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my left hand over the side of the bed; for my head rested on that arm, and I determined not to alter the posture in which I was. She struck me upon that hand with a blow that felt very soft, but I did never remember whether it were cold or hot. I demanded, in the name of the blessed Trinity, what business they had there, but received no answer. Then I spoke to Mr C., Sir, do you see what fair guests are here come to visit us?' before which they all disappeared. I found him in some kind of agony, and was forced to grasp him on the breast with my right hand (which was next him underneath the bedcloaths) before I could obtain speech of him. Then he told me, that he had seen the fair guests I spoke of, and had heard me speak to them; but withal said, that he was not able to speak sooner unto me, being extremely affrighted at the sight of a dreadful monster, which, assuming a shape between that of a lion and a bear, attempted to come upon the bed's foot. I told him I thanked God nothing so frightful had presented itself to me; but I hoped through his assistance, not to dread the ambages of hell,"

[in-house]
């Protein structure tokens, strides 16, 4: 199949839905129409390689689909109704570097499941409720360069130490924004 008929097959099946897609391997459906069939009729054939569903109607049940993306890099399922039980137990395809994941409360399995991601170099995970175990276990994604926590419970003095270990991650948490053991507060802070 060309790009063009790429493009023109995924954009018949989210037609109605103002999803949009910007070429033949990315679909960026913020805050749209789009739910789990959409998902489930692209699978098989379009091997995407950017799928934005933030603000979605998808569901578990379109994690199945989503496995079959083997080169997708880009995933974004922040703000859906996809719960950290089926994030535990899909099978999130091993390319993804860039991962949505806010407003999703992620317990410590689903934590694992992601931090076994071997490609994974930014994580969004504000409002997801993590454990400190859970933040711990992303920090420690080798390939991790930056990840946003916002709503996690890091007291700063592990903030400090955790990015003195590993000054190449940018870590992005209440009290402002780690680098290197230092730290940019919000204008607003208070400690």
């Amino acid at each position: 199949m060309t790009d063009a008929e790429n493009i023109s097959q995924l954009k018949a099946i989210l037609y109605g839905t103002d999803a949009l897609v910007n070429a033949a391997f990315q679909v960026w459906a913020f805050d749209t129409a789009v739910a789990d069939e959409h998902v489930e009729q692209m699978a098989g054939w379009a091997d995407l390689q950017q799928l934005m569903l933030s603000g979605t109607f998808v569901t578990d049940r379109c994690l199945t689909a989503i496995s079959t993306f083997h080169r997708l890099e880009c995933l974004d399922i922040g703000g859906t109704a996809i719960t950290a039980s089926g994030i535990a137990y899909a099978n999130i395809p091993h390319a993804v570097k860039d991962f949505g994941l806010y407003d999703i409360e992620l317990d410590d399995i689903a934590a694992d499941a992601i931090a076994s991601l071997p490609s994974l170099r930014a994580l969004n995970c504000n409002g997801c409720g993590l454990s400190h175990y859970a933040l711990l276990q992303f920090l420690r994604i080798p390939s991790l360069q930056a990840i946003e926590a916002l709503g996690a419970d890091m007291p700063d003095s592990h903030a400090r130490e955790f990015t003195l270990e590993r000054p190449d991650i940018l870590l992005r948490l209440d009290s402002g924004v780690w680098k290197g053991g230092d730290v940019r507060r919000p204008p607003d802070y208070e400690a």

It is clear, that the subject of these visions was suggested by the popular superstitions of the old manorhouse, and little doubt can be entertained but that by fear, and perhaps by other physical causes, it was impressed on the mind during a dream. It appears that, during the next night, the companion of Bovet,

om dread, forsook the haunted room, so that the hero was left by himself to encounter the apparitions. "I ordered," he adds, " a Bible and another book to be laid in the room, and resolved to spend my time